This example is from Jessica Livingston’s interviews with startup founders, Founders at Work. What her interviews reveal overall is that buyers, value pools, and approaches can change in startups’ early days as founders validate market needs and better assess their abilities to serve those needs.

It’s clear that most founders think deeply about the buyer, the value pool, their unique approach to addressing it, and make conscious decisions to evolve the elements as needed. In contrast, the technological insight and/or the source of differentiation / competitive advantage they leverage tends to remain constant throughout the evolutions.

PayPal is an interesting…

This is Part 17/18 in the series “How to Build an Innovative New Product or Company” on the topic of how to scale up a product and company that is working for its early customers

Scaling has many challenges, but they are ones you might call “champagne challenges”. Not dissimilar from diamond earrings scratching your new iPhone, scale challenges are the function of some success.

Humans do a particularly terrible job scaling things that work in small quantities. …

Image: Content License

This is Part 18/18 in the series “How to Build an Innovative New Product or Company,” on the topic of how to measure the value and ROI your product is having for your buyers and users.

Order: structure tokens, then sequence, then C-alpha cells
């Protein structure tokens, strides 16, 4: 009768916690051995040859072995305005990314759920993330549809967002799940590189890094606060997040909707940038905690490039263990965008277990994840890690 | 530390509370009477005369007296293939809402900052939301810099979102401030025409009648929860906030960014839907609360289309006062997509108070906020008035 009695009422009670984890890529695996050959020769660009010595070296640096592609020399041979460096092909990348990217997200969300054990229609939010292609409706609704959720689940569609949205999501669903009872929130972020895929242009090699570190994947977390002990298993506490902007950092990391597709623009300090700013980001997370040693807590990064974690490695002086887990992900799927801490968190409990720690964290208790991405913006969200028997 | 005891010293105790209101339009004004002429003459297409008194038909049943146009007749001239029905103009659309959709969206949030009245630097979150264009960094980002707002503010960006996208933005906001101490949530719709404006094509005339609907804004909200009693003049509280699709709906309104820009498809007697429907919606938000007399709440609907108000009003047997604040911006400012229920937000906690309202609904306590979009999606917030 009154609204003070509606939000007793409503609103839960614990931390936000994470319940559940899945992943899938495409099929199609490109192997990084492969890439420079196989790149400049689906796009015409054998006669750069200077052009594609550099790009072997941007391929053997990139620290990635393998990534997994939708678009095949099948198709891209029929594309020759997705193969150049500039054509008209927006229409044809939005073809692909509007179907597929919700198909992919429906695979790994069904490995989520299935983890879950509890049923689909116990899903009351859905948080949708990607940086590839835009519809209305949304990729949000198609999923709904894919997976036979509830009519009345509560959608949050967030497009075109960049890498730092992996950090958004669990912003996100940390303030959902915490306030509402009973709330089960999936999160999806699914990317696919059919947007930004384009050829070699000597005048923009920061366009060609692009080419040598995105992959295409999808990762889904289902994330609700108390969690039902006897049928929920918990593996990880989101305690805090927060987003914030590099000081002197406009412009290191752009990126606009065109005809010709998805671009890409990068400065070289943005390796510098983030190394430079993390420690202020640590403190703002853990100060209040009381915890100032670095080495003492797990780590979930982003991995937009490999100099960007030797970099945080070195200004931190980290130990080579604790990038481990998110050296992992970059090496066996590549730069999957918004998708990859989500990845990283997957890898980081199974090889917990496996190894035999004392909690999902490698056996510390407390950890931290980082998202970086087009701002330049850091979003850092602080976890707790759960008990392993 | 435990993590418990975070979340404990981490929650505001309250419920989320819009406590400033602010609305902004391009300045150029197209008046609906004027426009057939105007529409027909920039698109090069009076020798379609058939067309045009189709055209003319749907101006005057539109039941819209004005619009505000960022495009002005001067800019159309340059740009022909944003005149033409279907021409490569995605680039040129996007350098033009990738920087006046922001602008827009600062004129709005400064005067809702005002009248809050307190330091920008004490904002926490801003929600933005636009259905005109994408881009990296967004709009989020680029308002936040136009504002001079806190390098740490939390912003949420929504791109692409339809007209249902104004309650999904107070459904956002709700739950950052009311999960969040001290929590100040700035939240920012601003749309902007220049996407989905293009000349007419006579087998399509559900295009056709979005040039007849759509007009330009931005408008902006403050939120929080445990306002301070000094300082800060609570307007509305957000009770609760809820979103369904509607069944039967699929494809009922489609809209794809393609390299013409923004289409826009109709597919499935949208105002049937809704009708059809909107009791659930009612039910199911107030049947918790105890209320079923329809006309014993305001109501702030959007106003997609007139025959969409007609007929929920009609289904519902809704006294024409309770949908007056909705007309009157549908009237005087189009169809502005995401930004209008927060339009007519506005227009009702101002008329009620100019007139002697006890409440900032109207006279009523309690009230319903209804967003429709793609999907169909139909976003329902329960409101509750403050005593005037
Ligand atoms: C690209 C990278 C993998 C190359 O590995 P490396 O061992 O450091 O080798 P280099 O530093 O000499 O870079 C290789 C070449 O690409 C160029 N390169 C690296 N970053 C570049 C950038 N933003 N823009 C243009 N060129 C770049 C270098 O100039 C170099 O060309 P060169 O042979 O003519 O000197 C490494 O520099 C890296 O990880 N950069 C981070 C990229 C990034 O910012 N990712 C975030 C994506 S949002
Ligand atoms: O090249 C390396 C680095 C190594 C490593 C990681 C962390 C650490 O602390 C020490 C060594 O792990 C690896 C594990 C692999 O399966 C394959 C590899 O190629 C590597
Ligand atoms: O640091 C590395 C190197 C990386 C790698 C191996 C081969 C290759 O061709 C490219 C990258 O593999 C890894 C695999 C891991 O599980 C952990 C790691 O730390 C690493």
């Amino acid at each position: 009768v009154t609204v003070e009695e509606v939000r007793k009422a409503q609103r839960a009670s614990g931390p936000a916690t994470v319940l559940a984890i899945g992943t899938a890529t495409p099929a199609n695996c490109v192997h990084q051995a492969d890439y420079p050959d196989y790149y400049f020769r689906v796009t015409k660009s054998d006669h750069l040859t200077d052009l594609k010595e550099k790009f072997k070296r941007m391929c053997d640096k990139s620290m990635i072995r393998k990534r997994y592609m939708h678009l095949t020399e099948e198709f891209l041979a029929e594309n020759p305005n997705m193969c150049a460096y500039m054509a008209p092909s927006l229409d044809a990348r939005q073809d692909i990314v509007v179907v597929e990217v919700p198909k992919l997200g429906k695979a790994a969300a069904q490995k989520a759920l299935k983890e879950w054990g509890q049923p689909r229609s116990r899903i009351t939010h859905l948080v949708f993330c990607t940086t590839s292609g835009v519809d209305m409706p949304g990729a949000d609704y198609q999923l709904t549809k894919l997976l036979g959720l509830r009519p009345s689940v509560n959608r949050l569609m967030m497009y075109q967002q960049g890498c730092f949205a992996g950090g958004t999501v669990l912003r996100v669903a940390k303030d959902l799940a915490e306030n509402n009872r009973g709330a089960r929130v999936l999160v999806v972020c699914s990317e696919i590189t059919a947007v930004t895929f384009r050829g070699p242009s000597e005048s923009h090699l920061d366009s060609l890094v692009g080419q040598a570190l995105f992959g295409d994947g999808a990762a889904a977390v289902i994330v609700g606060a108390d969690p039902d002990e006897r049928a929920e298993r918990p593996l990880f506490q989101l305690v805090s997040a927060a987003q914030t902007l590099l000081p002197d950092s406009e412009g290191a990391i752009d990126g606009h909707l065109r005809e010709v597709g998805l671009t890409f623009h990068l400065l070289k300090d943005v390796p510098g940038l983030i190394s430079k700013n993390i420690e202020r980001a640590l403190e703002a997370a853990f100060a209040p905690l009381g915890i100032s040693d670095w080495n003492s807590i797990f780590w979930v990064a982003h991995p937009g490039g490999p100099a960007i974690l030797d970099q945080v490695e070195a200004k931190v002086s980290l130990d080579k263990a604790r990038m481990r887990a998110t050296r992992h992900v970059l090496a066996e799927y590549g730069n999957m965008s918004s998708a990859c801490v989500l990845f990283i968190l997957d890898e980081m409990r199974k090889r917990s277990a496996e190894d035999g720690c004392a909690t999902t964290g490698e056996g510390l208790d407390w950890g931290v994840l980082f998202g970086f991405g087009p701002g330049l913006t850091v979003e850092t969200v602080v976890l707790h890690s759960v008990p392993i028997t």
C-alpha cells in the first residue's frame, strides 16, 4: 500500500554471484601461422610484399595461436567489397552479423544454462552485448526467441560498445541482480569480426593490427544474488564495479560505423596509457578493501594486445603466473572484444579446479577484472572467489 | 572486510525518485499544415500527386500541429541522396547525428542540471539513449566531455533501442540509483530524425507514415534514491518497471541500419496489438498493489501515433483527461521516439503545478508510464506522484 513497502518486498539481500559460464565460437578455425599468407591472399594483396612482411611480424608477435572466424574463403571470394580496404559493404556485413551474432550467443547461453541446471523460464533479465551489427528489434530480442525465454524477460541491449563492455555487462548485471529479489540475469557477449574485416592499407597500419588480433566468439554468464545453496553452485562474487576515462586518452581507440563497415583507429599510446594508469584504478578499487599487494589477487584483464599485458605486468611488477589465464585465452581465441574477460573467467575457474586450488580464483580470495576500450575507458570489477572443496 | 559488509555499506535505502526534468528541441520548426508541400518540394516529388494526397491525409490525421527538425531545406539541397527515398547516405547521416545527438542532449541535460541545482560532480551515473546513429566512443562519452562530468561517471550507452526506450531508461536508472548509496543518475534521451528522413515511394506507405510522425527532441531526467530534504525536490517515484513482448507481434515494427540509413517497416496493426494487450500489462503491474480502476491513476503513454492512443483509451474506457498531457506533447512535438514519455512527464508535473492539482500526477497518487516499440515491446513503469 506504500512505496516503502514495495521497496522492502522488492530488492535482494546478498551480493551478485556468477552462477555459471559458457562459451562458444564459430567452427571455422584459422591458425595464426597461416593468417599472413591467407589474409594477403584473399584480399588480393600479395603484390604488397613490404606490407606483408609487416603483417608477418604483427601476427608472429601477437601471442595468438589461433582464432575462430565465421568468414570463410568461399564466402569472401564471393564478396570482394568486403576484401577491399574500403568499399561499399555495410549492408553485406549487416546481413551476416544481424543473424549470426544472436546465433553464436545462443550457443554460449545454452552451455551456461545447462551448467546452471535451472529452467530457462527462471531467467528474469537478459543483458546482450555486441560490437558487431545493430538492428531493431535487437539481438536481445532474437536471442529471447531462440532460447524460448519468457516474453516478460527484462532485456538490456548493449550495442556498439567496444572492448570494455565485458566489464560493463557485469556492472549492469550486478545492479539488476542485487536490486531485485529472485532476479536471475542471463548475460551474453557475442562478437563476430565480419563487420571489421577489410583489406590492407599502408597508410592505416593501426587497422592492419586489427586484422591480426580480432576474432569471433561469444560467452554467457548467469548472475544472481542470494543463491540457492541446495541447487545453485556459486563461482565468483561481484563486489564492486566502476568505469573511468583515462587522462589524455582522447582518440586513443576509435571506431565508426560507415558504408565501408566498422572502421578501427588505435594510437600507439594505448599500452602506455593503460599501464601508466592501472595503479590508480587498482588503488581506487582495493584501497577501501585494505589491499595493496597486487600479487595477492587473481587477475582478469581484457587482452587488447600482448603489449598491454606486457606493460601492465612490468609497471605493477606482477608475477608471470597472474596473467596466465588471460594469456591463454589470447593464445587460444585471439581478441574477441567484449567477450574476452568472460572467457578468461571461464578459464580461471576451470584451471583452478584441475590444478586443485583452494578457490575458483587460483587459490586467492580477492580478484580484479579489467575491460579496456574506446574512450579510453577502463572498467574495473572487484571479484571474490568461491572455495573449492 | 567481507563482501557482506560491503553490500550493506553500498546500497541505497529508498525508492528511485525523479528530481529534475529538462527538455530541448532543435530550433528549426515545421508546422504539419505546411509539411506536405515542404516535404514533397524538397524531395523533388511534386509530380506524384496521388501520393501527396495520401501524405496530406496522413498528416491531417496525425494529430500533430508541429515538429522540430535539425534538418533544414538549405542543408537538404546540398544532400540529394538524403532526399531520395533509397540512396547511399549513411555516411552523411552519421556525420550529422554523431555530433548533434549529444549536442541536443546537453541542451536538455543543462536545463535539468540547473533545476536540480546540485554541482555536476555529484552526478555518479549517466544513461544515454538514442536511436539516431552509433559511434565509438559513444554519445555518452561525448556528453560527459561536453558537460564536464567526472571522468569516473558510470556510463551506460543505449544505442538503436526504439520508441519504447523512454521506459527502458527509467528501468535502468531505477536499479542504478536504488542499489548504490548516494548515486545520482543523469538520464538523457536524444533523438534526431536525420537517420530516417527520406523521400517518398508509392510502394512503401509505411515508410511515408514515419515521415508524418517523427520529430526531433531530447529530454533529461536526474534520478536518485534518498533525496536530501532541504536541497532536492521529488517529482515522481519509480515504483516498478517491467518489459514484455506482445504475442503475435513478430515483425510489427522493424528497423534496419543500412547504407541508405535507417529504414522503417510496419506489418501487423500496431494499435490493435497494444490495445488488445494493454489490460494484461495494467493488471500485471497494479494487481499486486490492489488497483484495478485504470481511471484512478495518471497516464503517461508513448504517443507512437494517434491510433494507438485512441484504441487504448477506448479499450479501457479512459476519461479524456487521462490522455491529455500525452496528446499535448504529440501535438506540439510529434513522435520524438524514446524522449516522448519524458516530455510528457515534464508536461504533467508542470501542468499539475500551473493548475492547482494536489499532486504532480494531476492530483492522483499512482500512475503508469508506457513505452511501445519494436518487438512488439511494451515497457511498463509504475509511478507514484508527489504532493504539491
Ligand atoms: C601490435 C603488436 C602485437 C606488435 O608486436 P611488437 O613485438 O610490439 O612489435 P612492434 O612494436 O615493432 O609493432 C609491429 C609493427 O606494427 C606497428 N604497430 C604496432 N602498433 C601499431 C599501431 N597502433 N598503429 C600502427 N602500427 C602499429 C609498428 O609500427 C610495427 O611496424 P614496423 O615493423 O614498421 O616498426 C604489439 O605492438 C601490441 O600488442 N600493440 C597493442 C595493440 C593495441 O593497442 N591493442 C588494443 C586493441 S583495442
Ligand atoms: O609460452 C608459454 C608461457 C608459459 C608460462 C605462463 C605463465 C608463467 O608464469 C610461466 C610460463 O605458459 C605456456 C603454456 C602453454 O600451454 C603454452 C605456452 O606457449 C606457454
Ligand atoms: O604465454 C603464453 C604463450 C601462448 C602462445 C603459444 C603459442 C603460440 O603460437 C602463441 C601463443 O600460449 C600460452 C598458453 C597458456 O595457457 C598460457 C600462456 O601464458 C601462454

Consider a product that helps prevent patient falls in a hospital. It is a bed alarm that alerts the nurse when a patient is shifting their weight, so the nurse can assist the patient who may be trying to stand up, thus reducing the risk a fall will occur.

Further imagine that, before implementing “Fall Safe,” a particular hospital had 5% of patients fall…

From a users’ perspective, the value in having the messages they experience from your website and other places in the marketing and sales process aligned to what they experience when they use your product is self-evidently valuable. It’s one of the most powerful ways to encourage usage and adoption.

But as a business builder, thinking through the long arc of the story and making sure you are using the best ideas from each step throughout will help you organize your team’s thinking around a consistent direction.

In my current company, we built our marketing and sales materials early on. We…

Image: Ricardo Arce on Unsplash

This is Part 16/18 in the series, “How to Build an Innovative New Product or Company,” on the topic of using quarterly, bottoms-up, transparent objectives and key results (OKRs) as an organizing principle.

OKRs are a simple data-driven organization platform created by Andy Grove of Intel and championed by Google, among many other well-organized companies in recent years. John Doerr was the glue between Grove and the rest of us, and Doerr has been OKR’s greatest evangelist. I collected many of the ideas here from his book, Measure What Matters. …

Tim Darling

I’ve spent the last 15 years building new products and companies using a combination of data/analytics/AI and strategy.